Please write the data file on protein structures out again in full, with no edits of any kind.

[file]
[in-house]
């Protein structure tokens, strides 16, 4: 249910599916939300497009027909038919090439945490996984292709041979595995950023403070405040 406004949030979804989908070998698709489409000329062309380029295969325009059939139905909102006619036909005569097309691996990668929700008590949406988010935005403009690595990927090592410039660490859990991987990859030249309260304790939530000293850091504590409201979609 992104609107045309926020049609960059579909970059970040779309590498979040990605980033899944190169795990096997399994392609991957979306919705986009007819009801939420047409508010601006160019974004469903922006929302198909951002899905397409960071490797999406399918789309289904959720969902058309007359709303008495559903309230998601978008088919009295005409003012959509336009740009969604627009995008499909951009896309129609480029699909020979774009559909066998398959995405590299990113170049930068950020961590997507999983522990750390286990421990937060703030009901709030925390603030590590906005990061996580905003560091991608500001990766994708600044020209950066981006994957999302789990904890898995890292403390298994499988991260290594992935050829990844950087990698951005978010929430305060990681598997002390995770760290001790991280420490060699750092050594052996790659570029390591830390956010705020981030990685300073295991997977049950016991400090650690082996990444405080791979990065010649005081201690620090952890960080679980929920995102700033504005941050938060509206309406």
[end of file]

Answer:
[in-house]
């Protein structure tokens, strides 16, 4: 249910599916939300497009027909038919090439945490996984292709041979595995950023403070405040 406004949030979804989908070998698709489409000329062309380029295969325009059939139905909102006619036909005569097309691996990668929700008590949406988010935005403009690595990927090592410039660490859990991987990859030249309260304790939530000293850091504590409201979609 992104609107045309926020049609960059579909970059970040779309590498979040990605980033899944190169795990096997399994392609991957979306919705986009007819009801939420047409508010601006160019974004469903922006929302198909951002899905397409960071490797999406399918789309289904959720969902058309007359709303008495559903309230998601978008088919009295005409003012959509336009740009969604627009995008499909951009896309129609480029699909020979774009559909066998398959995405590299990113170049930068950020961590997507999983522990750390286990421990937060703030009901709030925390603030590590906005990061996580905003560091991608500001990766994708600044020209950066981006994957999302789990904890898995890292403390298994499988991260290594992935050829990844950087990698951005978010929430305060990681598997002390995770760290001790991280420490060699750092050594052996790659570029390591830390956010705020981030990685300073295991997977049950016991400090650690082996990444405080791979990065010649005081201690620090952890960080679980929920995102700033504005941050938060509206309406």